From the team at BBC Wildlife Magazine

New population of rare cat species discovered

Researchers working in Borneo have found a new population of a secretive wild cat.

Published: April 28, 2017 at 1:00 pm
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Scientists carrying out wildlife surveys in the Rungan Landscape in Central Kalimantan, Indonesian Borneo, have captured footage of a bay cat.


This camera trap video was recorded 64 km south-east of the species' known distribution range.

Watch the footage of the bay cat:

© Borneo Nature Foundation

“Wild cats can be some of the most difficult species to study in the wild,” said Dr Susan Cheyne, lead author and co-director of Borneo Nature Foundation.

“They are secretive, solitary and highly camouflaged. But, our knowledge and understanding of the secretive wild cats of Borneo is improving thanks to technology, like camera traps.”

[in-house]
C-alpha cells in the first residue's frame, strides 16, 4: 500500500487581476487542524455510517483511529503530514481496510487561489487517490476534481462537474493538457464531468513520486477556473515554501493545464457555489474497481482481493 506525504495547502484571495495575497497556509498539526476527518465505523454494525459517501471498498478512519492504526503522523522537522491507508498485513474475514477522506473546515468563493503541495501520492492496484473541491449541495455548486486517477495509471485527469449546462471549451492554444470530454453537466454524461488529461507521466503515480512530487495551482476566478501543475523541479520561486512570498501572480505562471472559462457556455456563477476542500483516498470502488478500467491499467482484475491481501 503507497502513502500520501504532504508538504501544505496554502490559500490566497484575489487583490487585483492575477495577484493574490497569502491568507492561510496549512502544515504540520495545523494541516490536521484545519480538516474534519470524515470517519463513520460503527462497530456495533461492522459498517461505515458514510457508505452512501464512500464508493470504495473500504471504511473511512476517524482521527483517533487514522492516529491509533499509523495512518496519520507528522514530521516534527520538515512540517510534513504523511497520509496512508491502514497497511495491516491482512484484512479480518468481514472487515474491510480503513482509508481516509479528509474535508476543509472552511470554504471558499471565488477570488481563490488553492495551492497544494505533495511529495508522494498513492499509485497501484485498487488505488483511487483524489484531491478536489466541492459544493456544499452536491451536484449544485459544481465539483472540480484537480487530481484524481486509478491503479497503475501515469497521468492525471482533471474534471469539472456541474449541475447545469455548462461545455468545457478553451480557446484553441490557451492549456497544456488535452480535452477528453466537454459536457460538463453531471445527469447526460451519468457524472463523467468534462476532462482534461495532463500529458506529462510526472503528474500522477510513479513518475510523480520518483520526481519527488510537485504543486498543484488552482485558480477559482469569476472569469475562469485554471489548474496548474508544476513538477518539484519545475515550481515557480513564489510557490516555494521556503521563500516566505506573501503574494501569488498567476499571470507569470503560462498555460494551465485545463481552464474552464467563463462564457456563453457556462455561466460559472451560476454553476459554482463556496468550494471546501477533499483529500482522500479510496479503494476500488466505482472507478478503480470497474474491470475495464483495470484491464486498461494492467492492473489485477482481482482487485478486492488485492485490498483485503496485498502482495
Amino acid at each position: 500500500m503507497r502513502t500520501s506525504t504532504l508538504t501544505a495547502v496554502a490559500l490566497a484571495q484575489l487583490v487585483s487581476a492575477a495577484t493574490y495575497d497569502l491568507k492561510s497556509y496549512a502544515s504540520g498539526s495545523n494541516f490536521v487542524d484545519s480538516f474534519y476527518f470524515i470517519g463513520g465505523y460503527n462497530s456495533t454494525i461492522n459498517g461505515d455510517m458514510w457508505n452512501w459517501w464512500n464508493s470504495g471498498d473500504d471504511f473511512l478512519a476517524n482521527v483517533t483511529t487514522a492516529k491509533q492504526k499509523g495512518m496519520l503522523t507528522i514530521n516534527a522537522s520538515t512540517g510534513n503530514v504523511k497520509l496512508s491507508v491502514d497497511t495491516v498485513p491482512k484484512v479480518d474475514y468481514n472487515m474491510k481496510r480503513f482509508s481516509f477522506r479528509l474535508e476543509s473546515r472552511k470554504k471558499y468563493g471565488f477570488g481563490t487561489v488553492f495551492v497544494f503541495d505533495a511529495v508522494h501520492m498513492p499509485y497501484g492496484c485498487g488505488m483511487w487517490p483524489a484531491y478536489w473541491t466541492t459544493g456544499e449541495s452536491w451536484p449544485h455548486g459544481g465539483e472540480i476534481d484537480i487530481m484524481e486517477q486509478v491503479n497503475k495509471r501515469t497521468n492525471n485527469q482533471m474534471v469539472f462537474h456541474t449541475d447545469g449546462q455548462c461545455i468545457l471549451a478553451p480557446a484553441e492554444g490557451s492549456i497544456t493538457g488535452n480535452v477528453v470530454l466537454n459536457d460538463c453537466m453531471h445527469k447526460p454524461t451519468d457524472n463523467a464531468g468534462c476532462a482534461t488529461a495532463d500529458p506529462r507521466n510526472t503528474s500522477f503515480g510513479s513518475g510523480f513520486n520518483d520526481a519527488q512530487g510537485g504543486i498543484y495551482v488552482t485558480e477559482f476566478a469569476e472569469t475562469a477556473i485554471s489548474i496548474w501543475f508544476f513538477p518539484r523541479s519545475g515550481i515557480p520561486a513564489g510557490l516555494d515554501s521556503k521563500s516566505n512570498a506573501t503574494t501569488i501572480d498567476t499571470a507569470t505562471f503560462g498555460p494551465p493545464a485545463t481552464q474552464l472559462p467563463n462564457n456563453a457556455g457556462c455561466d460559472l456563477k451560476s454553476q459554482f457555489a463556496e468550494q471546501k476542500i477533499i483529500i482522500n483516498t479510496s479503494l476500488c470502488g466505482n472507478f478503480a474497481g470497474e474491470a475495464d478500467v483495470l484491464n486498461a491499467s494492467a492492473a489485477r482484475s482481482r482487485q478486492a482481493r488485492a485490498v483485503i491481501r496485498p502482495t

Researchers from Borneo Nature Foundation have been working in collaboration with scientists from Muhammadiyah Universitas Palangka Raya (Indonesia) and the University of Exeter (UK) to carry out wildlife surveys, including the use of 52 camera traps in the forest.

The scientists have not released the exact location of the species, as the forest is not currently protected.

The bay cat is listed as Endangered on the IUCN Red List, and is threatened with habitat loss and hunting across Borneo.


“The bay cat is a protected species in Indonesia,” said Siti Maimunah, head of forestry at the Universitas Muhammadiyah and publication co-author. “Therefore if we are going to protect this species, we also need to protect its forest home.


Megan ShersbyEditorial and digital co-ordinator at BBC Wildlife Magazine, and

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